I think that Goldman wishes to postpone settling this for another time. This article is about showing that the idea has merit; if it succeeds, we can come back to iron out the details. You need to be careful with that sort of move, as the details sometimes matter more than an author cares to admit. That said, this strikes me as a reasonable point.

Finally, Austin has been reminding us that there are lots of costs to being convicted of a crime in addition to the official sentence. For instance, it is very difficult for someone convicted of a crime to get a job, both because of the person’s criminal record and also because time that could have been spent developing economically useful experience was lost. Should we add these informal costs to the formal sentence when determining whether a given punishment meets the equivalence limitation? If we leave them out, we might feel a little bit better about deterrence on the grounds that the punishments that formally respect the equivalence limitation are really more costly to the criminal than they seem to be.


Patrick had a dandy way of explaining why punishments that respect the equivalence limitation will not deter crime. (I haven’t been able to make the point this well in over two years of trying: I bow to Patrick here.)

Suppose that Bob steals $10 each from 10 people. He has $100 more than he did before committing his crimes. Now, suppose Bob is convicted for two of these thefts. He has to give the money back, so he loses $20 of out the $100. That leaves him $80 ahead. Then he is punished, meaning he has to suffer an equivalent loss to the one he imposed on others. That is another $20. So he loses $40 out of the $100 he stole. But that still leaves him $60 ahead. Crime pays in this case.

Maybe the penalty should exceed the cash loss. As Abby pointed out, being the victim of a crime is always irritating and sometimes deeply upsetting. That should count and so the punishment should probably be higher than $20 (plus the returned $20, of course). But I think the point remains the same. So long as Bob racks up lots of other small crimes, he is going to come out ahead.

We could punish him at greater than the equivalence level or we could punish him for the crimes that we suspect he has committed even if we cannot prove it. And that is Goldman’s point: we cannot both deter crime and respect the equivalence limitation at the same time.

Key concepts

  1. The paradox of punishment, according to Goldman.
  2. The equivalence limitation on punishment.


I like to make outlines identifying the broad chunks in an article. It helps to keep me oriented. Here’s how I see the Goldman article breaking down (page numbers in parentheses).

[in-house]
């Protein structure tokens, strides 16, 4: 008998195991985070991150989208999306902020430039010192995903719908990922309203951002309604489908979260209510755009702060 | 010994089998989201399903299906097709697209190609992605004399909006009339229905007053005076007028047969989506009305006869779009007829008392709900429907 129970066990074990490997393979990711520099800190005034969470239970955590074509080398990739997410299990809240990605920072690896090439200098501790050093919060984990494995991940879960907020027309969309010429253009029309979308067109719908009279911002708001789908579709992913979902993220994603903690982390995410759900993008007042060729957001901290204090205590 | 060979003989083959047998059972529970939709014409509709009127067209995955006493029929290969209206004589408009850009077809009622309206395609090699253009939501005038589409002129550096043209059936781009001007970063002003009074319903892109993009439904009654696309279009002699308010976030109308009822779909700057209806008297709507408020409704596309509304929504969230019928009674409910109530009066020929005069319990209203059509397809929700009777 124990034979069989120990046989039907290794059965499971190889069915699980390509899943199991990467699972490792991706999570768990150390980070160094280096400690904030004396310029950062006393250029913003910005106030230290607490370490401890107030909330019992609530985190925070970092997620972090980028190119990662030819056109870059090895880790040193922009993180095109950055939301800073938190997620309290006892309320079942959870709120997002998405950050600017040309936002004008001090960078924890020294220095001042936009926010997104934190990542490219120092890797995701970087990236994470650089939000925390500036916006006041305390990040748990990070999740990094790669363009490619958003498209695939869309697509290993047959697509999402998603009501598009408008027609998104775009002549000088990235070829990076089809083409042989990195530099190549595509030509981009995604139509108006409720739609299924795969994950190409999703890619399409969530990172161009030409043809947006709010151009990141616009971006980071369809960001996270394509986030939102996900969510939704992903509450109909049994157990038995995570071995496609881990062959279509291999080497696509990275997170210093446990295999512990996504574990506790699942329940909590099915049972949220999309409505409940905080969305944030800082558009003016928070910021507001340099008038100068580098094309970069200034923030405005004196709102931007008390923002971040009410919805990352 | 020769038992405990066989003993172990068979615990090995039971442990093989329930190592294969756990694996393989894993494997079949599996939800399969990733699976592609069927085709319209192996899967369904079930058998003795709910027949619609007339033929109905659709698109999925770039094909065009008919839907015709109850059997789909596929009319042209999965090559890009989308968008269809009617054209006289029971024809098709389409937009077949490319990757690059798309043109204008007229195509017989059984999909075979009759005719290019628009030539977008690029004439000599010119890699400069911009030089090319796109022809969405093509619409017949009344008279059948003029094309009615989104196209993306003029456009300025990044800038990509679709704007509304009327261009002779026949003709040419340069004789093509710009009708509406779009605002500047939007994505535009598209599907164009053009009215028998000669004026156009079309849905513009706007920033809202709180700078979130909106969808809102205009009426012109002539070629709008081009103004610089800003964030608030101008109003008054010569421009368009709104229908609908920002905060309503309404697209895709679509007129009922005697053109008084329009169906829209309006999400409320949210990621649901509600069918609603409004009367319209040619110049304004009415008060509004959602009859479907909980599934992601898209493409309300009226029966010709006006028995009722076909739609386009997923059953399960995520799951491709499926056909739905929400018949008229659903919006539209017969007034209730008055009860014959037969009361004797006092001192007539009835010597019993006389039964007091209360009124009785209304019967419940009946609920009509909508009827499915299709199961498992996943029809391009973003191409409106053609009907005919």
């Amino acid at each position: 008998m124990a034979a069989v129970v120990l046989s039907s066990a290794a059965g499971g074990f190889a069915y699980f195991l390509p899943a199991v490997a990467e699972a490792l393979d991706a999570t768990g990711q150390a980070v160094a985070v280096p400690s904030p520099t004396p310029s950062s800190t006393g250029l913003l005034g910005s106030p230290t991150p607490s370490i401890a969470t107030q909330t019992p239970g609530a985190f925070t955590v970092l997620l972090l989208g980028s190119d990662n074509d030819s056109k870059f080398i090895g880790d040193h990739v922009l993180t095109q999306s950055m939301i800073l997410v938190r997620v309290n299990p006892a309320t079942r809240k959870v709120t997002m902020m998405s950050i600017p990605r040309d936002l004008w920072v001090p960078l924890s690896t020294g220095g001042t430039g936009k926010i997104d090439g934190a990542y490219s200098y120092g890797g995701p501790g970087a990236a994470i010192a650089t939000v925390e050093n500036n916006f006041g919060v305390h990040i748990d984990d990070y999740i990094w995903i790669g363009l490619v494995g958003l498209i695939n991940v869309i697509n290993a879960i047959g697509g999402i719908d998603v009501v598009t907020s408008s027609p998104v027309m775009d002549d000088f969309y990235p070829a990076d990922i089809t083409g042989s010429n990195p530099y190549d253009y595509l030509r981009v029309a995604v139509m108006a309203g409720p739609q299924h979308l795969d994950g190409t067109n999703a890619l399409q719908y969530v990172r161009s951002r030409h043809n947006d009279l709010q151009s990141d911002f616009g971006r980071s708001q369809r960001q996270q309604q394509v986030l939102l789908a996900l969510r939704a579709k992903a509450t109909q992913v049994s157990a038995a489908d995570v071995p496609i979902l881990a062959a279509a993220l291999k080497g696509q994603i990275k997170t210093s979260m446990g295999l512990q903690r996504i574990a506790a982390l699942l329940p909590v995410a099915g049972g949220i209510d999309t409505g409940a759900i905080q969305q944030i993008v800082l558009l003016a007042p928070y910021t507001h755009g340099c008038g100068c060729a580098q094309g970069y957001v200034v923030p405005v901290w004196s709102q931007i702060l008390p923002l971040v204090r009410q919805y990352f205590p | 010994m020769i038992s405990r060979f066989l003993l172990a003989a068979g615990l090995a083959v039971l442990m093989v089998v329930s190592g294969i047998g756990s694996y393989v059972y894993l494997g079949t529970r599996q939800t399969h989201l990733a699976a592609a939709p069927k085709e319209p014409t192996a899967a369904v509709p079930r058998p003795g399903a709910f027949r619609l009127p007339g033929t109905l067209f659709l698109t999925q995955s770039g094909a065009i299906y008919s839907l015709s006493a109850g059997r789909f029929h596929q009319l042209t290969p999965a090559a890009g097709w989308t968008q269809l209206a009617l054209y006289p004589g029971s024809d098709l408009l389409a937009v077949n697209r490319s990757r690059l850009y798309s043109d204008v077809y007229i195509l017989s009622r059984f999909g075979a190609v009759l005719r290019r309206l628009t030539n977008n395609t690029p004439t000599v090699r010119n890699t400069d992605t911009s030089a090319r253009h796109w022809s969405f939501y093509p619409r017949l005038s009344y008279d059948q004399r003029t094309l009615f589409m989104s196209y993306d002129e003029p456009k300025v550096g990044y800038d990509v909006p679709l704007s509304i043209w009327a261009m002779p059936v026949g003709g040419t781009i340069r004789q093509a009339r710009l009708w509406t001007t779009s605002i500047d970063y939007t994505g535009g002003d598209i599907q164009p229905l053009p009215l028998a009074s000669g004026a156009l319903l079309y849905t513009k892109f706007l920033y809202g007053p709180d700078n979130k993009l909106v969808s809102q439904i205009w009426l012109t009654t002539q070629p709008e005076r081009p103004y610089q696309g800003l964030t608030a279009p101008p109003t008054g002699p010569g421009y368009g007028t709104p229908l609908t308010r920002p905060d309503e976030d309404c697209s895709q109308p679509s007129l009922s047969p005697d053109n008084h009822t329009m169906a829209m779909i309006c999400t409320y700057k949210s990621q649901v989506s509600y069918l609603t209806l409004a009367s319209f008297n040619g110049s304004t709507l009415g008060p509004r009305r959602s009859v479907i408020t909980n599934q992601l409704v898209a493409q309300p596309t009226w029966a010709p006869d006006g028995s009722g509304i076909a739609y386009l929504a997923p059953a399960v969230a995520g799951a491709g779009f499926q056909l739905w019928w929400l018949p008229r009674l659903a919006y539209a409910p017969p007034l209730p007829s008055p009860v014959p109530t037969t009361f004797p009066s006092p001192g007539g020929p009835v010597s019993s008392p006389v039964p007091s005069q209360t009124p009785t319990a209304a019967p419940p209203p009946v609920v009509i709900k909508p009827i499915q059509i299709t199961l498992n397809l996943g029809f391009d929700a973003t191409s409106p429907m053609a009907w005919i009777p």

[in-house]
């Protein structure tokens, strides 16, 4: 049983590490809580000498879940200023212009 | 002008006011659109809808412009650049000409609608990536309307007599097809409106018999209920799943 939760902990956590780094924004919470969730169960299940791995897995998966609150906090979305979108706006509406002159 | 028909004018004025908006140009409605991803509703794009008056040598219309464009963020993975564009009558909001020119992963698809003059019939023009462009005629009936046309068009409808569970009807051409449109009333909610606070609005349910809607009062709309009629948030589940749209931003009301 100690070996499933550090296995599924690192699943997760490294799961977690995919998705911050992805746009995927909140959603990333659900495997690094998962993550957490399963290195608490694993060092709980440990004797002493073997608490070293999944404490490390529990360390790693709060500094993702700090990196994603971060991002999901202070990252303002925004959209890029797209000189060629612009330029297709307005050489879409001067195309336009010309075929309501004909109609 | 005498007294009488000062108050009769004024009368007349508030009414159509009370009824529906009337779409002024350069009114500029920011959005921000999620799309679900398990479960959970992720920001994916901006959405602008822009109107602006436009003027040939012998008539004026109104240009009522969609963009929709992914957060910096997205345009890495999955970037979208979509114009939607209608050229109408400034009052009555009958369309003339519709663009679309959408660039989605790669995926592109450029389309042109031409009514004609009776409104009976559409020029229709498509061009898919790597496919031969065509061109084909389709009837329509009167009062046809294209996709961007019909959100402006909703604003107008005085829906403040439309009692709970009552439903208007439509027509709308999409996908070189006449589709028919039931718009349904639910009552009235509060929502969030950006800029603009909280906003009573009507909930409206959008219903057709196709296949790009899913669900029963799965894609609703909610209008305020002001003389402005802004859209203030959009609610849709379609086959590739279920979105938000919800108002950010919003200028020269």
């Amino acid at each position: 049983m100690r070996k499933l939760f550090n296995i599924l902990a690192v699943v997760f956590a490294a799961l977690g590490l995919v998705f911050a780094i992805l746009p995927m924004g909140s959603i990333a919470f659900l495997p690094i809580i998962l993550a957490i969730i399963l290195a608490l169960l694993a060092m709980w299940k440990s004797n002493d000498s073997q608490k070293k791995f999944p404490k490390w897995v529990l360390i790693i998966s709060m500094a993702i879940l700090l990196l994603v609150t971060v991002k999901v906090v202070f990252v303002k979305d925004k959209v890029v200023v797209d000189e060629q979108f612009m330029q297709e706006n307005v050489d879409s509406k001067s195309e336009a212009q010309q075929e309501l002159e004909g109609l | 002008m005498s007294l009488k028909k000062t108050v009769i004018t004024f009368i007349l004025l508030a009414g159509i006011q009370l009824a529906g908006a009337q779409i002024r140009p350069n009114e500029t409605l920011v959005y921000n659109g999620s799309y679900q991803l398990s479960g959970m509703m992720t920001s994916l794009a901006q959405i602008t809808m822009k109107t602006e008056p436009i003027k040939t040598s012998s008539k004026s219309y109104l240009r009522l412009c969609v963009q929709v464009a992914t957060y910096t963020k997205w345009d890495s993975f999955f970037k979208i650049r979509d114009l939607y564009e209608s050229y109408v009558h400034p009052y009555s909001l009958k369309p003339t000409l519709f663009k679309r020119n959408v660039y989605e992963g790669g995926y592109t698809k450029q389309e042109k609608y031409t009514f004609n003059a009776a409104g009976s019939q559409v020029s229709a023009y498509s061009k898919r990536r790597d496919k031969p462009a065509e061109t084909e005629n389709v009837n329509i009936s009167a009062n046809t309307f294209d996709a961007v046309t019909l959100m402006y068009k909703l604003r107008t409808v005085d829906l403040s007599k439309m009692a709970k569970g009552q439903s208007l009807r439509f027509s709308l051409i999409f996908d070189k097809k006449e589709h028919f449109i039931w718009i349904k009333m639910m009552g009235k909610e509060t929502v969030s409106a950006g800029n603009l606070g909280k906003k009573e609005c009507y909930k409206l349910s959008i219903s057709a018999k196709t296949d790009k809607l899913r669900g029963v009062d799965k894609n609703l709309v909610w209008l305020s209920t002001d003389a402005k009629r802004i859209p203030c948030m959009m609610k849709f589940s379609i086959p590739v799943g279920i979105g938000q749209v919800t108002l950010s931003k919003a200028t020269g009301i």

1. Target: views that hold punishment must be both deserved and beneficial. (42)

  2. The version of retributivism that he likes: criminals may be punished because they forfeit their rights against being harmed. The most important part of this is what he calls the equivalence limitation. It holds that the rights criminals forfeit is equivalent to the rights violated by their crimes. It follows that punishment cannot inflict harm on the criminal that exceeds the harm the criminal inflicted on others (see p. 46). (43–47).

  3. The paradox. In order to deter crime, we have to punish in excess of what is permitted by the equivalence limitation: we have to inflict more harm on the criminal than the criminal inflicted on others. This is the central part of his argument and it is the most important section. (47–49)

    Everything else in the article will be concerned with objections to this part. The objections will either try to show that the level of punishment needed to deter crime is acceptable (meaning the equivalence limitation is wrong) or that it is possible to have deterrence in a system of punishment that respects the equivalence limitation. Goldman answers each one as it comes up.

  4. Objection: punishment beyond the equivalence limitation is OK if it is needed for deterrence, preventing the violation of other people’s rights. (52–54)

  5. Objection: the guilty voluntarily accept punishment. That means it doesn’t have to be equivalent. (54–55)

  6. Objection: excessive punishment is the lesser of two evils, where the other evil would be vigilante justice. (56–57)

  7. Alternative: increase the probability of punishment. That would deter crime even if the punishment itself satisfied the equivalence limitation. (58)

  8. Alternative: improve social conditions so there is less incentive for crime. (58)


Goldman, Alan H. 1979. “The Paradox of Punishment.” Philosophy & Public Affairs 9 (1): 42–58.